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Human Ecology

, Volume 12, Issue 4, pp 385–412 | Cite as

Ritual and self-regulation of the Tsembaga Maring ecosystem in the New Guinea highlands

  • Theodore C. Foin
  • William G. Davis
Article

Abstract

Rappaport's (1968) study of self-regulation in the Tsembaga Maring ecosystem is an important substantive contribution to human ecology. Rappaport hypothesized that the Maring pig festival cycle is the dominant mechanism by which the quality of the Tsembaga ecosystem is maintained. In this paper, we demonstrate that the pig festival cannot serve this function. Simulation models of the Tsembaga ecosystem show that a stable, self-regulating equilibrium of the kind proposed by Rappaport is highly dependent upon a carefully chosen set of parameters which do not represent the most accurate choice from the available data. In the simulation model of Rappaport's hypothesis constructed by Shantzis and Behrens, equilibrium depends upon fixed population growth rates that lead to regularly scheduled pig festivals, whose timing insures that a fixed rate of removal of Tsembaga individuals in warfare prevents net population growth. More realistic models uniformly suggest that the pig festival plays no essential role in ecosystem regulation. We conclude that the evidence provided does not support the hypothesis.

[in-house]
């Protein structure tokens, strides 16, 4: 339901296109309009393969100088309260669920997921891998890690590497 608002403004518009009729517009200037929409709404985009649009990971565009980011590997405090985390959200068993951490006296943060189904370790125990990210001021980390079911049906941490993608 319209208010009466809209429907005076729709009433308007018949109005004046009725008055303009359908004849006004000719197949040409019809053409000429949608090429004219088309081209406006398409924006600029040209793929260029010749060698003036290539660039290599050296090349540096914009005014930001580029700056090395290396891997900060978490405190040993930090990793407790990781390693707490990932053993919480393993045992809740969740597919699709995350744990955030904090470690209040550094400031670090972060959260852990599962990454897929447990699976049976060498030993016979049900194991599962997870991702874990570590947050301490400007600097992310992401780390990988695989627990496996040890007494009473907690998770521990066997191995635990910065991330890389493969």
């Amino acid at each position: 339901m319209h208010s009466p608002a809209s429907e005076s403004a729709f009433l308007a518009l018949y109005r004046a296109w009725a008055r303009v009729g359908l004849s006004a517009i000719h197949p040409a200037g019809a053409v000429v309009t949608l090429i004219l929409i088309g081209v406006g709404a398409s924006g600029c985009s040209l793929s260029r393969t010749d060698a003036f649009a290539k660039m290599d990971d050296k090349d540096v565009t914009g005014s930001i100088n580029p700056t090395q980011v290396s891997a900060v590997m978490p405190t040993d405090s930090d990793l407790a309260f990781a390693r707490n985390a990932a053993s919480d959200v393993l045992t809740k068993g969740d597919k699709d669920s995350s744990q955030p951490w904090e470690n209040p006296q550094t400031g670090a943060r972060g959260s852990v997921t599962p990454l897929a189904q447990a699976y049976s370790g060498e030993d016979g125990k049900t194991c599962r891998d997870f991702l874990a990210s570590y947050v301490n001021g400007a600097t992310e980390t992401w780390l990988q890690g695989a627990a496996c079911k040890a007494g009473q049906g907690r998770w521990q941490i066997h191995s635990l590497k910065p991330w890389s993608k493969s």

Key words

computer simulation population regulation ritual self-regulation Tsembaga Maring 

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Copyright information

© Plenum Publishing Corporation 1984

Authors and Affiliations

  • Theodore C. Foin
    • 1
  • William G. Davis
    • 2
  1. 1.Division of Environmental StudiesUniversity of CaliforniaDavis
  2. 2.Department of AnthropologyUniversity of CaliforniaDavis

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